Reading the present application in the light of the background knowledge provided by D6, the skilled person would recognize the similarities with the teaching of D6 and realize that the invention effectively extended the teaching disclosed in D6 in connection with long block LDPC codes (64800 bits) to short block codes, i.e. codes having a codeword length of 16200. The skilled person would also realize that it was advantageous to process groups of 360 information bits so as to be able to utilize the same encoding and decoding hardware developed for long block codes. If, for a particular code rate, the block of information bits to be coded into a codeword did not divide exactly by the number of information bits in a group, it was evident to the skilled person that the remainder information bits would have to be processed together with the following information bits. Similarly, if the known expression for obtaining q did not result into an integer for a given code rate, a codeword length of 16200 bits and a group length of 360 bits, the skilled person would understand that the fractional results should be rounded up.
In summary, claim 1 of the auxiliary request 4 did not contain any subjectmatter which extended beyond the content of the original application as interpreted by a skilled person who could rely on the common general knowledge to be expected in the field of LDPC codes. Hence, the auxiliary request 4 was in compliance with Article 123(2) EPC.
Reasons for the Decision
1. The appeal is admissible.
Article 83 EPC
2.1 An essential aspect of the present invention is the encoding of "short block length Low Density Parity Check (LDPC) codes" (see paragraph [06]).
As explained in paragraphs [32] and [33], "the task of the LDPC encoder 203 is to determine nldpc  kldpc parity bits [pi] for every block of kldpc information bits [ii]".
The procedure explained in paragraph [32] comprises the following steps:
(a) the parity bits are initialized by setting all pi to zero,
(b) the first information bit i0 is accumulated "at parity bit addresses specified in the first row of Tables 17".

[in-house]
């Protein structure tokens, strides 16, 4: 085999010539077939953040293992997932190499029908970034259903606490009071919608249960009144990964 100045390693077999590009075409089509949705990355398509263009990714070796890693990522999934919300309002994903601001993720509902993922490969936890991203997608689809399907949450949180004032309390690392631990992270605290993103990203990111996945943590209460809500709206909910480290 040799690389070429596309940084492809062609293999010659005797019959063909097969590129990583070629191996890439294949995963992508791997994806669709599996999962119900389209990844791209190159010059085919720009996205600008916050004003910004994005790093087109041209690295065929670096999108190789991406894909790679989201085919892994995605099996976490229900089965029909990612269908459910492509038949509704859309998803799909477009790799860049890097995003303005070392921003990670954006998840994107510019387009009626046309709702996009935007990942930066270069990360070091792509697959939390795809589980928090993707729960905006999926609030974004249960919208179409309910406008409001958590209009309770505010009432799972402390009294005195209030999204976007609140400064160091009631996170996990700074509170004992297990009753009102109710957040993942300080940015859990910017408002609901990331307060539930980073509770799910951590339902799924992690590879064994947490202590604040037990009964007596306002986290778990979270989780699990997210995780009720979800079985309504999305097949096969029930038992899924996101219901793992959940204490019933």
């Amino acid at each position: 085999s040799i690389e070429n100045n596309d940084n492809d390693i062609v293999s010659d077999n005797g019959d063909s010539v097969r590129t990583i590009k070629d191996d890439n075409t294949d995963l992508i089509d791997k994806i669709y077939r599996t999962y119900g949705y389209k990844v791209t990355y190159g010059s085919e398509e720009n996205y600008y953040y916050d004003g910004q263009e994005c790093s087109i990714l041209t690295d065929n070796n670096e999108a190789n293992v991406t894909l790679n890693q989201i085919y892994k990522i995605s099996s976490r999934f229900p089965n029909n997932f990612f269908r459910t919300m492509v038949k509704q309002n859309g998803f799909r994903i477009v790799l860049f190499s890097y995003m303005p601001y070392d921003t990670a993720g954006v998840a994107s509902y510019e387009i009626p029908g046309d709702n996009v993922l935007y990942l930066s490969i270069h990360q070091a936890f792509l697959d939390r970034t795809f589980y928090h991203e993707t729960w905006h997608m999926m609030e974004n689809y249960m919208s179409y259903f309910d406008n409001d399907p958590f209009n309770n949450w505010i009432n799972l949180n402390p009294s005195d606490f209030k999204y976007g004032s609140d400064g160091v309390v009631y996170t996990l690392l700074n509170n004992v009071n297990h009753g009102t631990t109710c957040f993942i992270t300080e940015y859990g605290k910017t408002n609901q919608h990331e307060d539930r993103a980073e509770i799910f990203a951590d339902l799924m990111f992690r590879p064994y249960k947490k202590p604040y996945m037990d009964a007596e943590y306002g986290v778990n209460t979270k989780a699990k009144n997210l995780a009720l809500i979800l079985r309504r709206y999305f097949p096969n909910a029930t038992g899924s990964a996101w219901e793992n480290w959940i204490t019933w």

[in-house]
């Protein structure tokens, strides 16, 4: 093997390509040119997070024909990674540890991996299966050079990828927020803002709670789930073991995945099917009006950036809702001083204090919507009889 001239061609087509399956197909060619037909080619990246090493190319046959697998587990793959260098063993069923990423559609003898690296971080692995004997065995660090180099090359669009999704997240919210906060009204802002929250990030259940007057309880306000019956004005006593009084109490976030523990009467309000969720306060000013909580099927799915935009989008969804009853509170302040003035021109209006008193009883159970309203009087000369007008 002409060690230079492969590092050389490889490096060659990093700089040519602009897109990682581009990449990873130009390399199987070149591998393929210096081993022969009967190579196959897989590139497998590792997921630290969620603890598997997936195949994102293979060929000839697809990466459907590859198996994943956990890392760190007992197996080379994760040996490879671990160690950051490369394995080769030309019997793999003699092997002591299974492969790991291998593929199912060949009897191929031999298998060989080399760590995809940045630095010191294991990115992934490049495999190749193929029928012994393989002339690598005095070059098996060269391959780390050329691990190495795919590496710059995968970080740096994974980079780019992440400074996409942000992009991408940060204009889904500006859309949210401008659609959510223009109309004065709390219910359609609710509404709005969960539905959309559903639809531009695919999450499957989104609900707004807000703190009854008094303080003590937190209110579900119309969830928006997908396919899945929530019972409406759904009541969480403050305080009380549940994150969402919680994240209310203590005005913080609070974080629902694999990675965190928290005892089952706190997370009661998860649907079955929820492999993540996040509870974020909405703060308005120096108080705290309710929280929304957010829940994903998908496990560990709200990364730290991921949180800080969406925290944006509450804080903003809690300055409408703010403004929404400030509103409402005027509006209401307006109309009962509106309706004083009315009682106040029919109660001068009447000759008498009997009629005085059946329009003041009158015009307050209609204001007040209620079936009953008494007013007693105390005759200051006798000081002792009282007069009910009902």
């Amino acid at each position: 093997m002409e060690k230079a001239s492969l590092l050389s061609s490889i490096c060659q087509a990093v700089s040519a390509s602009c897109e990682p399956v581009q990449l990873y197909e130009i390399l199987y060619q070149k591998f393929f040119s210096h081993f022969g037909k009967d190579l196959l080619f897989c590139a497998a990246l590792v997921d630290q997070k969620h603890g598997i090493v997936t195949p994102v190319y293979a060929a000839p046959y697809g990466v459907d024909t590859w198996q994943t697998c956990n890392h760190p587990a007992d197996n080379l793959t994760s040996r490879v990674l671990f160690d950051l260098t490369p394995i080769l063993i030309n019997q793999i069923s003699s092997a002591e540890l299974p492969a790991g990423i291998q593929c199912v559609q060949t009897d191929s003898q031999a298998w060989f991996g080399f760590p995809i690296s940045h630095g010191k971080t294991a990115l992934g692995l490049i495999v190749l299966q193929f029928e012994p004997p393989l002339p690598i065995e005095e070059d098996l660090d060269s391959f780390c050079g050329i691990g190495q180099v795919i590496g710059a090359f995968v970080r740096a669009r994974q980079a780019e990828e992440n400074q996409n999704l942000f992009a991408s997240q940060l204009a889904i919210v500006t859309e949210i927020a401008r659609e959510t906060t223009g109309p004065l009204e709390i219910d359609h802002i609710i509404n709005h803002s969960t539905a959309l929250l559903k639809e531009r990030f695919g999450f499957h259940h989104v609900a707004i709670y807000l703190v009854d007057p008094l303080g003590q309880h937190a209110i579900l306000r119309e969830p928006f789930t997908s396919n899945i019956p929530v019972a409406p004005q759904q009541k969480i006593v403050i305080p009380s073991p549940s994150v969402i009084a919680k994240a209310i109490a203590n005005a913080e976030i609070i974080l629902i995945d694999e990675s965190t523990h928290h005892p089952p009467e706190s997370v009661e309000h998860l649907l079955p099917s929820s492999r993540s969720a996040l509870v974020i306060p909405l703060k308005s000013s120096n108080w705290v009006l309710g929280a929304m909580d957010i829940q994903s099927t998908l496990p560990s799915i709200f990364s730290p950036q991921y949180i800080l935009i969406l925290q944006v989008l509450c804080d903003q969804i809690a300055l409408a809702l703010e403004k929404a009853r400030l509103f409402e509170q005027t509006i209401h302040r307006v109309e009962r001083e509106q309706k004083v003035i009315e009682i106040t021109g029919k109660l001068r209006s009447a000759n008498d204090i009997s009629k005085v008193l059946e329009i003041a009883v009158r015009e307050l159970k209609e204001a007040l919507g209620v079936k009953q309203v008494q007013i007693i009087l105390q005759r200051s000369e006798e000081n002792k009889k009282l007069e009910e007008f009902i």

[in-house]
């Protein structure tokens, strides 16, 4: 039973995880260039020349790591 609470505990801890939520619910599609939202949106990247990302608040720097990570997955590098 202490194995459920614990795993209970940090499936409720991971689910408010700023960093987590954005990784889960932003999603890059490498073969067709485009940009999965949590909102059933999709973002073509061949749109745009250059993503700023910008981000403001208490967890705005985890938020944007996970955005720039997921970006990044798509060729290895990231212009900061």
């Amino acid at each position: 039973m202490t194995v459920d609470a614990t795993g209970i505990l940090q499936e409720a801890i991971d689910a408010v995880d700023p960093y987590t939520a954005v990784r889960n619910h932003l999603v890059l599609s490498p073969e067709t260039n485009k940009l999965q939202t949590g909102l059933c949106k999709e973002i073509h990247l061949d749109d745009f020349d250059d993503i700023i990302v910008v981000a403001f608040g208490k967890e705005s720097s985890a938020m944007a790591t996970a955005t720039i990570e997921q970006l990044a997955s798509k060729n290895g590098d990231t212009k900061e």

After all of the information bits (in a block) are exhausted, the final parity bits are obtained as follows (see paragraph [35]):
(c) the operations pi = pi
FORMULA/TABLE/GRAPHIC
pi1 (i = 1, 2, .... nldpc  kldpc  1) are performed,
(d) the final content of pi is equal to the parity bit pi.
2.2 In view of the disclosure in paragraphs [32] and [33], a first question that springs to mind is how the bits following the first bit of a "block of kldpc information bits ii " are to be processed and in particular how the values specified in the table rows following the first row are to be used for determining all the parity bits of a block.
The answer cannot be found in other parts of the description, as they deal with different aspects of LDPC encoding and decoding.
2.3 As the application does not explicitly provide all the detailed information necessary to carry out the method of the invention, it is to be considered whether the present invention is disclosed in a manner sufficiently clear and complete for it to be carried out by a person skilled in the art, as required by Article 83 EPC.
2.4 The appellant has argued that the content of D6 represented a disclosure which the skilled person could rely upon for understanding the application, as D6 reflected the general knowledge to be expected from an expert in the field of LDPC coding. All more so as D6 was identified and incorporated by reference in D5 which paragraph [40] of the application explicitly incorporated.
3.1 According to the Case Law of the Boards of Appeal (6th edition, II.A.2a), page 230), patent specifications and scientific publications may, by way of exception, be considered to form part of the common general knowledge where the invention is in a field of research so new that the relevant knowledge is not yet available from textbooks. The Board agrees with the appellant that this may indeed be the case for the highly specialized and fast developing field of LDPC codes for broadband satellite applications to which the present application belongs.
3.2 In section 3. ("LDPC Encoder"), D6 describes, inter alia, an LDPC encoder for encoding an information block of size kldpc onto a codeword of size nldpc at code rates ranging from 1/2 to 9/10. In particular, D6 describes how information bits are divided into groups of 360 bits and how the values specified in tables relating to particular code rates should be used to define the addresses of the parity bit accumulators for all bits of every group of 360 information bits.
3.3 The Board agrees with the appellant that the skilled person would recognize the evident similarities between the encoding scheme of the present invention and the one disclosed in D6 and thus realize that the algorithm for determining the accumulator addresses of the information bits used in D6 should also be used for implementing the present invention.
Thus, relying on the detailed information provided in D6, the skilled person would be able to carry out the invention disclosed in the present application.